The two week thing is an extremely common pattern. You also find it with things like diet, exercise, meditation practice, quitting smoking, etc.

It's about how long you can 'force' yourself to do something that you just really haven't decided you want to do it.

What this means to me is that he just doesn't want to do those things. So now you have more information to make a decision: stay or go?

Only if you're 100% positive you have abolished magical thinking and unvoiced expectations from your side of the relationship, and if you're 100% positive what you are asking for is reasonable.
 

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The two week thing is an extremely common pattern. You also find it with things like diet, exercise, meditation practice, quitting smoking, etc.

It's about how long you can 'force' yourself to do something that you just really haven't decided you want to do it.

What this means to me is that he just doesn't want to do those things. So now you have more information to make a decision: stay or go?

Only if you're 100% positive you have abolished magical thinking and unvoiced expectations from your side of the relationship, and if you're 100% positive what you are asking for is reasonable.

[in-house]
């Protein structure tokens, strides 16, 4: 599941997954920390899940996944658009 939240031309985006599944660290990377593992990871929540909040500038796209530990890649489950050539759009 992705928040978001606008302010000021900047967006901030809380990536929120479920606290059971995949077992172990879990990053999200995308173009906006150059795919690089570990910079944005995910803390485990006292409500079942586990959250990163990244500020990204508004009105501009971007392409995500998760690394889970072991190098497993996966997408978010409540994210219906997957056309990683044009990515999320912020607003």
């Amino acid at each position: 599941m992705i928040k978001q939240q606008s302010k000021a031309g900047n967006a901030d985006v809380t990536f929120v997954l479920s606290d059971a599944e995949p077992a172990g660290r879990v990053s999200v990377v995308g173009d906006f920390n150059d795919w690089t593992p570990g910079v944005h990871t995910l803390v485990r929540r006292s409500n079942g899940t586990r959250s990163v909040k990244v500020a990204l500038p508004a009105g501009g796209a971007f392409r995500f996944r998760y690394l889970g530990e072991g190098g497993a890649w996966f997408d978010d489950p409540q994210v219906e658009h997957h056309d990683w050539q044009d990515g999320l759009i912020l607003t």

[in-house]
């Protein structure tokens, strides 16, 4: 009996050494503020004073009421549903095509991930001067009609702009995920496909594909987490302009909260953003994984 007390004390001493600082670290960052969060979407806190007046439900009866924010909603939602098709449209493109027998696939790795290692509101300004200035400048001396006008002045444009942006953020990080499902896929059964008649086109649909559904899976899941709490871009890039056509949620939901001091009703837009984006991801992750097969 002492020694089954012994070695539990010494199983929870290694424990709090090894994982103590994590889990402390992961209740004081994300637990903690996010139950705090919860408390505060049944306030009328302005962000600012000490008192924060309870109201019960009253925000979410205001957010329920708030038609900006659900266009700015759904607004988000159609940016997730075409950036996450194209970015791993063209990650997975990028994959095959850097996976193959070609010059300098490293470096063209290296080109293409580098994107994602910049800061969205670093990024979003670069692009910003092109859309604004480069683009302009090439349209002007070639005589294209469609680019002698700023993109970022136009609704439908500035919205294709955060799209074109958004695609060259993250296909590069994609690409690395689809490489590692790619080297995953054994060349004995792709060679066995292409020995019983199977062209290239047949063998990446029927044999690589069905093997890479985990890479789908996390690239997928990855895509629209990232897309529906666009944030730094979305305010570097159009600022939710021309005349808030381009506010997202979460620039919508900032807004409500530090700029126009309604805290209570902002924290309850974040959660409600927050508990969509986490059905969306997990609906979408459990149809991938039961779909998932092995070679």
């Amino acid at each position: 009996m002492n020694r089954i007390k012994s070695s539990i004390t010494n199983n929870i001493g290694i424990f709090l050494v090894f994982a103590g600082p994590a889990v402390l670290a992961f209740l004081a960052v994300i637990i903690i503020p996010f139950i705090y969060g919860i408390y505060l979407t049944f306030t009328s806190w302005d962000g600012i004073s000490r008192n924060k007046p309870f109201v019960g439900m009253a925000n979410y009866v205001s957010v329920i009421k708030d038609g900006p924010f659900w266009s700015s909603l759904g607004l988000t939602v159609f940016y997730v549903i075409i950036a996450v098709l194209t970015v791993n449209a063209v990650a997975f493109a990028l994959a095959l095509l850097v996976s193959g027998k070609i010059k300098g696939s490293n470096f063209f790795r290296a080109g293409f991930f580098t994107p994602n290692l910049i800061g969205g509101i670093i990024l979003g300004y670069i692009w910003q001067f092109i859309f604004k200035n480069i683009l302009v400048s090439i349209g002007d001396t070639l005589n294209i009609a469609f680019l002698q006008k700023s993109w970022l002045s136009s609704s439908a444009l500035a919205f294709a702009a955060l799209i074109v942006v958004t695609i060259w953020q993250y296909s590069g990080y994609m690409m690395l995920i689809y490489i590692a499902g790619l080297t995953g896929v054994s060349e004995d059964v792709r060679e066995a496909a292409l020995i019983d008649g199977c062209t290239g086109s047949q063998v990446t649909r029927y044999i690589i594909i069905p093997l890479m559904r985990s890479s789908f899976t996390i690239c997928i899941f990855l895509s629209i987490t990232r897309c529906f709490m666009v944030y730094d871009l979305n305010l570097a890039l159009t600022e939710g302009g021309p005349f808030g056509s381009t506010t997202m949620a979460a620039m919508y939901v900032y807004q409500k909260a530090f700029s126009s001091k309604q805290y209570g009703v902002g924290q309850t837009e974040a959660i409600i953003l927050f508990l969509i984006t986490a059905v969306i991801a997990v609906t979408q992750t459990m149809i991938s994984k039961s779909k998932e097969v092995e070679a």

Yes. That's the conclusion I came to and my therapist affirmed. Because of who he is (whether it's his brain or selfishness... Whatever...), He's not in a place to meet me in that area.

And I guess I can keep talking to my therapist about what that would look like for me and how to cope. Just kind of wondering if anyone else is in a similar position and could give perspective in the meantime.
 

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Yes. That's the conclusion I came to and my therapist affirmed. Because of who he is (whether it's his brain or selfishness... Whatever...), He's not in a place to meet me in that area.

And I guess I can keep talking to my therapist about what that would look like for me and how to cope. Just kind of wondering if anyone else is in a similar position and could give perspective in the meantime.
My perspective is to be sure that you've done what you can, and once you've done that, don't waste a lot of time making a decision.

One of my therapists once said that any decision in your life can be made in a week or less once you have all the facts you need to make it, and I think it's true. Any longer than that, and you're really just procrastinating.

So I guess my question to you is: can you live with him as-is, or not? Do you even want to?
 

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When I ask him why the change isn't sustained, he gets mad at me and says his brain just doesn't work that way. He wasn't raised that way.
So, how does his brain work and how was he raised?

Do you love this guy? This is important because training this guy might be more trouble than it's worth.

You said you two didn't really know each other when you married. It looks like he not only still doesn't know you; but, he doesn't care to know you.

If there were only one chocolate chip cookie left on the plate, would he remember that it is your favorite cookie and offer it to you or would he scarf it down without a second thought?